Return of the Large Business Centre eagerly awaited
Authored by: Ettiene Retief, Chairman of the National Tax and SARS Committee at the South African Institute of Professional Accountants
The decision by the South African Revenue Service (SARS) to re-establish its Large Business Centre (LBC) will undoubtedly ease the administrative and compliance burden of big business and high net-worth individuals.
It will also enhance tax collections that have fallen sharply since the centre was dismantled in 2015 following major restructuring under the reign of suspended commissioner Tom Moyane.
Under the restructured business model, currently the focus of the Nugent commission of inquiry into governance and administration at the tax agency, the LBC was systematically dismantled to “eliminate duplication and improve efficiencies”, SARS said at the time.
The impact of the dismantled LBC
The tax affairs of large corporates and high net-worth individuals are highly complex. Their risk profiles differ vastly from ordinary taxpayers. The potential loss to the fiscus is substantial if they are not managed properly.
Before the LBC was dismantled it was responsible for the collection of more than 30% of total tax collections. This included individual income tax, corporate income tax, Value Added Tax, employee taxes, dividends tax, donations tax and royalties tax.
The dismantling of the centre led to a decline in the ability of SARS to collect what was due to the fiscus. Concerns were also raised about a decline in compliance. The “one-stop-shop” for large businesses was gone, leaving multi-million-rand enterprises in the same position as ordinary taxpayers.
This had a major impact on the way they had to deal with complex issues, the manner and time in which queries was solved, audits conducted, and disputes resolved.
Compliance, collections and enforcement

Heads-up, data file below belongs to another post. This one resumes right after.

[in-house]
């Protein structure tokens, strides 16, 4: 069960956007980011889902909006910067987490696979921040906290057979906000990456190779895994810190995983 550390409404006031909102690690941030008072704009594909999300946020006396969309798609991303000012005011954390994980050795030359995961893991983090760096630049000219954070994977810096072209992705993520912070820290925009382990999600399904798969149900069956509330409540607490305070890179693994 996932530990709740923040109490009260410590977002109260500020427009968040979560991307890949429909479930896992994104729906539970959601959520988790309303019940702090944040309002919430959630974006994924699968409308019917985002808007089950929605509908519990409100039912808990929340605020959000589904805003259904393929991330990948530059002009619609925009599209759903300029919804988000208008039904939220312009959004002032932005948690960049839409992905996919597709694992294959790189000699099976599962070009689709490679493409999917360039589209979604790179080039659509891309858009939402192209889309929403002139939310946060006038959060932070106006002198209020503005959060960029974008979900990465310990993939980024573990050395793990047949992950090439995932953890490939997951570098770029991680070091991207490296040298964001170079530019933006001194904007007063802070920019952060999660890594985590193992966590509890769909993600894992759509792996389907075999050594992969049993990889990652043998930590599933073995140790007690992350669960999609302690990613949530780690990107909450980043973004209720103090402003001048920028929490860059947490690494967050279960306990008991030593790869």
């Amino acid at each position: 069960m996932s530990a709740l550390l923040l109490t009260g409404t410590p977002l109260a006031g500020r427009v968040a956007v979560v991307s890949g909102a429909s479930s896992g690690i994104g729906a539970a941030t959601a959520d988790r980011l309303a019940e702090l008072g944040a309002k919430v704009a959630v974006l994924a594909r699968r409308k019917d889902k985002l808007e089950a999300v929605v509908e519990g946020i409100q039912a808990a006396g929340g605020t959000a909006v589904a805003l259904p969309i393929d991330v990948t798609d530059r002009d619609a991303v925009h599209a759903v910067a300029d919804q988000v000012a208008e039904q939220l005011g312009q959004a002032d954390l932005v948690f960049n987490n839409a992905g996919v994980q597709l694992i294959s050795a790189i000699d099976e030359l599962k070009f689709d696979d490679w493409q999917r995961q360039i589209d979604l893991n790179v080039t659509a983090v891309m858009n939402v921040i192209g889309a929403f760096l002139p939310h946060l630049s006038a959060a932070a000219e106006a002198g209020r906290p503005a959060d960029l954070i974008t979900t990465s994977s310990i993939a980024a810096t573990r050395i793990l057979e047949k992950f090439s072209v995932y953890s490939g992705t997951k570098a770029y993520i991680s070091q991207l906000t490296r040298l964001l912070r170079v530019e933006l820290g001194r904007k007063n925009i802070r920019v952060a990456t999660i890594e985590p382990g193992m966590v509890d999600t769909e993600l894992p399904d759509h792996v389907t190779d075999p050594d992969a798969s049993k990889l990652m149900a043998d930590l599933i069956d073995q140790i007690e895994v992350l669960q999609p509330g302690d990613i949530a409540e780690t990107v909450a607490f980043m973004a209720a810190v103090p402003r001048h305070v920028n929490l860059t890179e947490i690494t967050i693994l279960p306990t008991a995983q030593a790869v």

When the LBC was established in 2004 the aim was to encourage compliance, to ensure responsible enforcement and to offer specialised and sector specific expertise to large businesses.
Sector specific expertise was developed in the most crucial sectors in the economy, including financial services, construction, mining and agriculture. The scope of the LBC covered listed and unlisted companies, parastatals and high net worth individuals. Expertise in highly complex tax legislation, notably transfer pricing, was developed to ensure that revenue is taxed where it is generated.
The expertise in the LBC was not only in terms of the interpretation and implementation of tax legislation, but also included expert knowledge of the businesses in the different economic sectors.
This assisted hugely with greater administrative knowledge, better risk-profiling in terms of audits, and better audit and dispute outcomes. The LBC ensured that there was one dedicated relationship manager which dealt with clients within specific sectors. This meant that a company raising a specific issue or query with SARS were dealing with the same individuals, who not only understood the essence of the issue, but was able to give feedback to how the matter was being dealt with.
The dismantling led to much of the expertise being lost to SARS. An exodus of expertise followed the restructuring process, which was done by the consultancy firm Bain at a cost of more than R160m.
Pivotal role of the LBC
The announcement by Acting commissioner Mark Kingon to re-instate the LBC, as well as the Illicit Economy Team, must be welcomed. The acting commissioner said in his statement, announcing the move, that it was based on the “pivotal role” these units play in its service to large corporate taxpayers, and in fighting illicit trade in the country.
SAIPA supports the move to re-establish the LBC.
There is a deep understanding of the time and effort it will take to rebuild the capacity that existed before the dismantling of the units. However, this will certainly increase better administrative outcomes, faster turnaround times and better compliance, audit results and dispute resolution.
Although SARS has not put a timeline on when the units will be reinstituted, the fact that dedicated teams have already started the process, is encouraging.